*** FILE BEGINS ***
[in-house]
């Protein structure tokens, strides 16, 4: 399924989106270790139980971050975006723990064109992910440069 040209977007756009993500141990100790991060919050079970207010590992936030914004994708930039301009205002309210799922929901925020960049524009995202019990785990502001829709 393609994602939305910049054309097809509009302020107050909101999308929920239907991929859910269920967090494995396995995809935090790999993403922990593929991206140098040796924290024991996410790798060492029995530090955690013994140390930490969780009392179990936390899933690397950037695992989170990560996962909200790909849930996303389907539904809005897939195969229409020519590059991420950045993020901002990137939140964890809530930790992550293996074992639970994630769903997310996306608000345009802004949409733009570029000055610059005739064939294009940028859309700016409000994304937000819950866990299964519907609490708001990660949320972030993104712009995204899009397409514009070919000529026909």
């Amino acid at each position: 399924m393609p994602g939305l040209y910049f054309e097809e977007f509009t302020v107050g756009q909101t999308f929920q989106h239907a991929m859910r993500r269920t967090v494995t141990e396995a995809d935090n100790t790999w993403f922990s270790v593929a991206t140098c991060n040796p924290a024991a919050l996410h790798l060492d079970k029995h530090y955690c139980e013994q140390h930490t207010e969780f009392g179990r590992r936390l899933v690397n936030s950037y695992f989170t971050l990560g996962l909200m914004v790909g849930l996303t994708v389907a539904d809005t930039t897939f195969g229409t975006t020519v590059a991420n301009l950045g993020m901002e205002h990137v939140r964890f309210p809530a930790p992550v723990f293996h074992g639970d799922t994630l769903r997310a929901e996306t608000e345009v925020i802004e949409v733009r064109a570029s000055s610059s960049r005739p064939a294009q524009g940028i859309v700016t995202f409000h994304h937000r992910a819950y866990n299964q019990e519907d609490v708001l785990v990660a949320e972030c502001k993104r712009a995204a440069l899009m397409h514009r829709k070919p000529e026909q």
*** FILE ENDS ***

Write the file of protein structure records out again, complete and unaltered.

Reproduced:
[in-house]
């Protein structure tokens, strides 16, 4: 399924989106270790139980971050975006723990064109992910440069 040209977007756009993500141990100790991060919050079970207010590992936030914004994708930039301009205002309210799922929901925020960049524009995202019990785990502001829709 393609994602939305910049054309097809509009302020107050909101999308929920239907991929859910269920967090494995396995995809935090790999993403922990593929991206140098040796924290024991996410790798060492029995530090955690013994140390930490969780009392179990936390899933690397950037695992989170990560996962909200790909849930996303389907539904809005897939195969229409020519590059991420950045993020901002990137939140964890809530930790992550293996074992639970994630769903997310996306608000345009802004949409733009570029000055610059005739064939294009940028859309700016409000994304937000819950866990299964519907609490708001990660949320972030993104712009995204899009397409514009070919000529026909």
């Amino acid at each position: 399924m393609p994602g939305l040209y910049f054309e097809e977007f509009t302020v107050g756009q909101t999308f929920q989106h239907a991929m859910r993500r269920t967090v494995t141990e396995a995809d935090n100790t790999w993403f922990s270790v593929a991206t140098c991060n040796p924290a024991a919050l996410h790798l060492d079970k029995h530090y955690c139980e013994q140390h930490t207010e969780f009392g179990r590992r936390l899933v690397n936030s950037y695992f989170t971050l990560g996962l909200m914004v790909g849930l996303t994708v389907a539904d809005t930039t897939f195969g229409t975006t020519v590059a991420n301009l950045g993020m901002e205002h990137v939140r964890f309210p809530a930790p992550v723990f293996h074992g639970d799922t994630l769903r997310a929901e996306t608000e345009v925020i802004e949409v733009r064109a570029s000055s610059s960049r005739p064939a294009q524009g940028i859309v700016t995202f409000h994304h937000r992910a819950y866990n299964q019990e519907d609490v708001l785990v990660a949320e972030c502001k993104r712009a995204a440069l899009m397409h514009r829709k070919p000529e026909q």